Nova Scotia

Trudeau to apologize to black Nova Scotians for racial profiling incident

Black Nova Scotians who say they were racially profiled on Parliament Hill earlier this month are expected to receive a personal apology from Prime Minister Justin Trudeau during his visit to Halifax.

'I'm looking for a legit man-to-man apology and 100 per cent respect,' says Halifax man

Trayvone Clayton is one of several black Nova Scotians expecting to receive a personal apology from Prime Minister Justin Trudeau for a racial profiling incident Feb. 4 on Parliament Hill. (Jill English/CBC)

Black Nova Scotians who say they were racially profiled on Parliament Hill earlier this month are expected to receive a personal apology from Prime Minister Justin Trudeau during his visit to Halifax.

Trayvone Clayton, a Halifax student who travelled to Ottawa for the Black Voices on the Hill Day, said he and others are scheduled to meet with Trudeau behind closed doors Thursday at the Black Cultural Centre in Cherry Brook, N.S.

Trudeau travelled to Halifax on Wednesday to attend a vigil in memory of seven children who were killed in a house fire.

Clayton, 20, said he received a call from Halifax MP Andy Fillmore to meet with Trudeau in response to his earlier request for an apology.

"I'm looking for a legit man-to-man apology and 100 per cent respect," Clayton, a second-year criminology student at St. Mary's University, said Wednesday.

Prime Minister Justin Trudeau speaks at the Black History Month reception in Ottawa on Monday, Feb. 4, 2019. (Justin Tang/Canadian Press)

Clayton was part of a coalition of black, human rights, labour and youth groups that visited Parliament Hill on Feb. 4 for a series of meetings with eight federal cabinet ministers.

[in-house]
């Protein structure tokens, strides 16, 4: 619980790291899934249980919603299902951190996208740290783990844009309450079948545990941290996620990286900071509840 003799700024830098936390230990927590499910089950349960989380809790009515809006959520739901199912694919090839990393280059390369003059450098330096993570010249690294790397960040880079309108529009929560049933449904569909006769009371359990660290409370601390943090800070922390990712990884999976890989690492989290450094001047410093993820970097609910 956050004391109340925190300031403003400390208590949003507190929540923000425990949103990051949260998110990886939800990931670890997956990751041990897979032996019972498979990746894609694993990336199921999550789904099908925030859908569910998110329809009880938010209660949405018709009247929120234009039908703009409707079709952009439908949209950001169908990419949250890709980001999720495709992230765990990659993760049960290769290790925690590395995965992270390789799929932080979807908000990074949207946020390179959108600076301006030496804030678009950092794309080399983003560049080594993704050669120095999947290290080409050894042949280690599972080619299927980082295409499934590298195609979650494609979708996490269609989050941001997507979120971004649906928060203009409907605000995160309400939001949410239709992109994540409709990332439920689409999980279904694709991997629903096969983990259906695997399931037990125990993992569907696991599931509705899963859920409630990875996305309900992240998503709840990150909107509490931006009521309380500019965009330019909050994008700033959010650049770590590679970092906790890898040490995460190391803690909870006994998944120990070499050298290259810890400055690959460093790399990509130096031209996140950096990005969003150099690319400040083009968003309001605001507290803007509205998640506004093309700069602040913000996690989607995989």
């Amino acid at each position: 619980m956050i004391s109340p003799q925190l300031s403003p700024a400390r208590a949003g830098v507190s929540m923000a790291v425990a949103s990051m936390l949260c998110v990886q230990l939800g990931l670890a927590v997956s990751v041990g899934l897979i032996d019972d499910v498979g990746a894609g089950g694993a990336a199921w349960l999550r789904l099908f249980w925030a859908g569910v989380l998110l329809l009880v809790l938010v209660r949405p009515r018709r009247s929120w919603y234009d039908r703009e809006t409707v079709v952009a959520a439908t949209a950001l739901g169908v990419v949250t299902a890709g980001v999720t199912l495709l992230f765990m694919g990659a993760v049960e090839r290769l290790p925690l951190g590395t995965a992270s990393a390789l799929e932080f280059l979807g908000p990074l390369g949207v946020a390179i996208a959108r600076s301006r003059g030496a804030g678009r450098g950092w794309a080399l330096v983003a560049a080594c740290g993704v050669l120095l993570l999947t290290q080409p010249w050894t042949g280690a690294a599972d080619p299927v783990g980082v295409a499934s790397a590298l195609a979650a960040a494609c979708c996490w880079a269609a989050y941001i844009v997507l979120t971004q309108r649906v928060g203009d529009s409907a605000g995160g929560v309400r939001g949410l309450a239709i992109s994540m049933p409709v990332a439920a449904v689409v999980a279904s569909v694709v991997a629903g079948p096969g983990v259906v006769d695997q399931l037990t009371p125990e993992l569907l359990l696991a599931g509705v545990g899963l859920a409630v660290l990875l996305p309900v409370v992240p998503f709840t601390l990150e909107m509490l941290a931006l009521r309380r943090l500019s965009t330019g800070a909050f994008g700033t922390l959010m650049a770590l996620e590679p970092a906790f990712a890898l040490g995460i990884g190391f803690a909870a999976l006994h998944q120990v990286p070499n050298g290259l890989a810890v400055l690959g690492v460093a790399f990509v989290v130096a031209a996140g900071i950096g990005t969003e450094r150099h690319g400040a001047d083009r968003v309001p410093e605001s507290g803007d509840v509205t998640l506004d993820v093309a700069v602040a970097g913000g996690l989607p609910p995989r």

The visitors later reported that a government employee complained to the Parliamentary Protective Service (PPS) about them, taking their picture and referring to them as "dark-skinned people."

A member of the PPS who responded to the complaint also used the term "dark-skinned" and told them to leave the parliamentary cafeteria even though they had valid passes allowing them to be there, the group said.

Clayton said he and another member of the coalition were getting ready to do a media interview when complaints were made that the group waiting in the cafeteria were being too loud.

"But they weren't though, they were just — it's a cafeteria. You're obviously going to hear talking in the cafeteria anywhere you go," Clayton said.

"We're not coming to the Parliament building to disrespect anyone or cause any ruckus or a bunch of noise. We're coming here to basically share our thoughts and get things off our chest to speak ... and get the chance to speak to ministers."

Trayvone Clayton (left) and his father, Marcus James, were among about 150 black members of a coalition of black, human rights, labour and youth groups who attended the Black Voices on the Hill Day on Feb. 4. (Steve Lawrence/CBC News)

In a statement, Fillmore said he was "deeply troubled" by the allegations.

"Discrimination of any kind is unacceptable, anywhere in Canada. But that is especially true in the halls of Parliament, the heart of Canadian democracy," he said.

"When constituents from Halifax brought this unfortunate incident to my attention, I quickly raised it in the House of Commons and called for an internal investigation."

PPS mum on investigation 

Fillmore said he raised the issue with Trudeau, who offered to meet with the individuals involved. 

"I believe this is a positive step which demonstrates our commitment to the shared goal of ending systemic racial discrimination in Canada," Fillmore said.

The Parliamentary Protective Service issued an apology and launched an internal investigation of the incident. Joseph Law, chief of staff to the director of the PPS, said the investigation has since been completed, but he would not elaborate on the findings nor say whether disciplinary action had been taken.

Earlier this week, House Speaker Geoff Regan publicly condemned the incident, saying it "cannot be condoned and must be dealt with swiftly and purposefully." 

About the Author

Sherri Borden Colley has been a reporter for more than 20 years. Many of the stories she writes are about social justice, race and culture, human rights and the courts. To get in touch with Sherri email sherri.borden.colley@cbc.ca